"The pension is not the hill I want to die on," she said.
Robbins wasn't alone in not voting. Several thousand fewer Machinists voted Friday than in November, according to union officials, who didn't release a vote count.
About 23,900 of the more than 32,000 eligible members of IAM voted, with about 600 more voting yes than no, according to Wilson Ferguson, president of Local A of District 751. The district represents the vast majority of Machinists at Boeing.
District 751 officials wanted to do a recount, but IAM international President Tom Buffenbarger did not allow it, Wilson said.
Outside the union hall in Everett on Friday, Bob Dennis wore a placard urging fellow workers to vote yes.
Rejecting the contract would have meant losing jobs to other parts of the country, said Dennis, a quality inspector on the 787 line in Everett.
Keeping the jobs means new technology coming to the area. Boeing's promise to build the carbon-fiber wings of the 777X here is potentially crucial. Currently, the Chicago-based company makes only aluminum wings in Washington. In fact, no one in the U.S. makes carbon-fiber wings for commercial jets. Those of the 787 are made in Japan and shipped to Everett and North Charleston, S.C., for final assembly.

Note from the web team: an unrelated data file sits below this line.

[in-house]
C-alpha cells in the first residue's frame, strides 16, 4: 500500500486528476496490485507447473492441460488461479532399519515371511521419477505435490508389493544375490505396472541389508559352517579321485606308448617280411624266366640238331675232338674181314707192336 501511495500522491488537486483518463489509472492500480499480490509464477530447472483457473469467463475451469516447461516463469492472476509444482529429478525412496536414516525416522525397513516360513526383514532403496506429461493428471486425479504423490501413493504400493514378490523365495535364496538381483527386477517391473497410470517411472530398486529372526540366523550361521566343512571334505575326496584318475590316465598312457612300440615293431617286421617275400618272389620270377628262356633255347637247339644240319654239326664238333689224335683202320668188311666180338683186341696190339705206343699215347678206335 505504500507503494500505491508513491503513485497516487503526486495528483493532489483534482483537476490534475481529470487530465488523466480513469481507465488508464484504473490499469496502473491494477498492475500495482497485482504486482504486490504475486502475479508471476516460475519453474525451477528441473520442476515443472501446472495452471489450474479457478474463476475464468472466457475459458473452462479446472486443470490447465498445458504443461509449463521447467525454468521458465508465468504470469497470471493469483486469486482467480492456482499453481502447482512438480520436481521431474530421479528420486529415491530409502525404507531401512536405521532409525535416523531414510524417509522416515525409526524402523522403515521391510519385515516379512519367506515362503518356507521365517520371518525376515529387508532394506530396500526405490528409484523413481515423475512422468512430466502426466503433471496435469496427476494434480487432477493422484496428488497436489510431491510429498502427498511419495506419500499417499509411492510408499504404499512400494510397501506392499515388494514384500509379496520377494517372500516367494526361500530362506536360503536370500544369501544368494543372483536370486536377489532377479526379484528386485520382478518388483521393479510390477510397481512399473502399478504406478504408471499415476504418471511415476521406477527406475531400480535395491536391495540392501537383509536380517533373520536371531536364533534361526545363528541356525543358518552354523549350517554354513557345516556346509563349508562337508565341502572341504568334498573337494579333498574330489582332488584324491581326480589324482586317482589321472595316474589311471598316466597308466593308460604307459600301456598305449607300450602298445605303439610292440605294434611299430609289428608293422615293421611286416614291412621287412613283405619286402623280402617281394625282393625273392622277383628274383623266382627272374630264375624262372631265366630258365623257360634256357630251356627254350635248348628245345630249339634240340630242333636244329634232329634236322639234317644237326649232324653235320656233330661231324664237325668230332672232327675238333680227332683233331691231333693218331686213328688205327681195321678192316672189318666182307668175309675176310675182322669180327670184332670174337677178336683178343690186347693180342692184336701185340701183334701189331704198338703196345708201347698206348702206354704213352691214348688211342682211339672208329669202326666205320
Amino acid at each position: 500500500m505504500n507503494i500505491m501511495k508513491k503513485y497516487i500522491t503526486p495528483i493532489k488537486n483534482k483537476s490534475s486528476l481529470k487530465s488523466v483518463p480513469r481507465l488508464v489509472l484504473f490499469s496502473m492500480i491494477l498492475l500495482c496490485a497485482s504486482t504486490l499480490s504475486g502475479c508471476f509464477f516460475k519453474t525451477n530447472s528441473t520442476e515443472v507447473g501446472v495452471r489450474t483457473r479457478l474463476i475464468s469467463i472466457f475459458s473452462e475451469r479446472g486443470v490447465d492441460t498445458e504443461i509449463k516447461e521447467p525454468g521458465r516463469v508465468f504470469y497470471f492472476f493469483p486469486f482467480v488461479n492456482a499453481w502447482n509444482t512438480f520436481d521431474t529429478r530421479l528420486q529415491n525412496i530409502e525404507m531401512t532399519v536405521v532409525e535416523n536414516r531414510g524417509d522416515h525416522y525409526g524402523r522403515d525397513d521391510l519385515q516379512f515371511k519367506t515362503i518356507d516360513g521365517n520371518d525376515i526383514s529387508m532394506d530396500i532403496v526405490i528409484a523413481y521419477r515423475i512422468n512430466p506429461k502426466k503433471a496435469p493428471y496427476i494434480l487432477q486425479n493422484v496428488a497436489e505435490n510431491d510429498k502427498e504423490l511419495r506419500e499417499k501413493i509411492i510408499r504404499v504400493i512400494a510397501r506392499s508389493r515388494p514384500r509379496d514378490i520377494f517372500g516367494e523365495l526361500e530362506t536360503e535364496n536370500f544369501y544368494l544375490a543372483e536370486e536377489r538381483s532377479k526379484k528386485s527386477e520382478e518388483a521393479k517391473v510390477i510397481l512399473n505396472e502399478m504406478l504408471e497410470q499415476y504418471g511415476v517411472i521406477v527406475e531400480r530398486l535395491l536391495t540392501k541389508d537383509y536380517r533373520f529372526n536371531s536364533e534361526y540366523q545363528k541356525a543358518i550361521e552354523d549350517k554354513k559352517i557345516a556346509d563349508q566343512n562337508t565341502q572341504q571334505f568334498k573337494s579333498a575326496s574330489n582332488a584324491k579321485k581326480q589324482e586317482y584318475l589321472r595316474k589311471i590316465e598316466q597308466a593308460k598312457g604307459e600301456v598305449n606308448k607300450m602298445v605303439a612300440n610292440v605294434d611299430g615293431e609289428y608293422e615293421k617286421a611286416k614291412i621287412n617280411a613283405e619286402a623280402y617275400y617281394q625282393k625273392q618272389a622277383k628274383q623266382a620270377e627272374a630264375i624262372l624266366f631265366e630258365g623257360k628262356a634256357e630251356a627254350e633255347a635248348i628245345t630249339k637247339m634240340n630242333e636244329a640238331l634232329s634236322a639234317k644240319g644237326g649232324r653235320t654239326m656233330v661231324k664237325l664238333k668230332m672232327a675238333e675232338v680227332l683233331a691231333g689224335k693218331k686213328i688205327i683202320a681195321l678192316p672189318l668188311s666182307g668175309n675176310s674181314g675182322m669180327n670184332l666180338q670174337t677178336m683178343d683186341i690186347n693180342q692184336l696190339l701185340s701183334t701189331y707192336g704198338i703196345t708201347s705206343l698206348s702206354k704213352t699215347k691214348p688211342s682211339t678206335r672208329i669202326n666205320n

Machinist Dennis hopes that will give the state an edge in the future.
"If we keep the jobs here, we'll stand a better chance for building the 757 replacement," he said.
True, but "when Boeing proceeds with a new airplane design to replace the 757, followed by one to replace the 737, we're going to see another round of efforts to browbeat the union and the state into more concessions or give-backs in exchange for production to be located here," aerospace analyst Hamilton writes.
"The timeline for decisions for a 757 replacement should begin around 2017," Hamilton says. "Decisions for a 737 replacement should begin around 2020."
Composite manufacturing is critical to the future of building big jetliners, according to Hamilton and other aerospace analysts.
"Next-generation large commercial aircraft are moving toward lightweight materials to enhance fuel efficiency -- a very important factor in the operating cost of the aircraft," said Tom Captain, a Seattle-based analyst with Deloitte, an international business consultancy.
Having experience with composite manufacturing will give Puget Sound "a competitive advantage for successive generations of aircraft designs in the future," he said.
Airlines are driving down more than just operating costs.
"It's a new world," Captain said. "Aircraft sales are under extraordinary pricing pressure as global airlines continue to compete fiercely to attract paying passengers. Therefore aircraft costs -- labor and supplier costs -- become the battlefield of competition for the aerospace industry."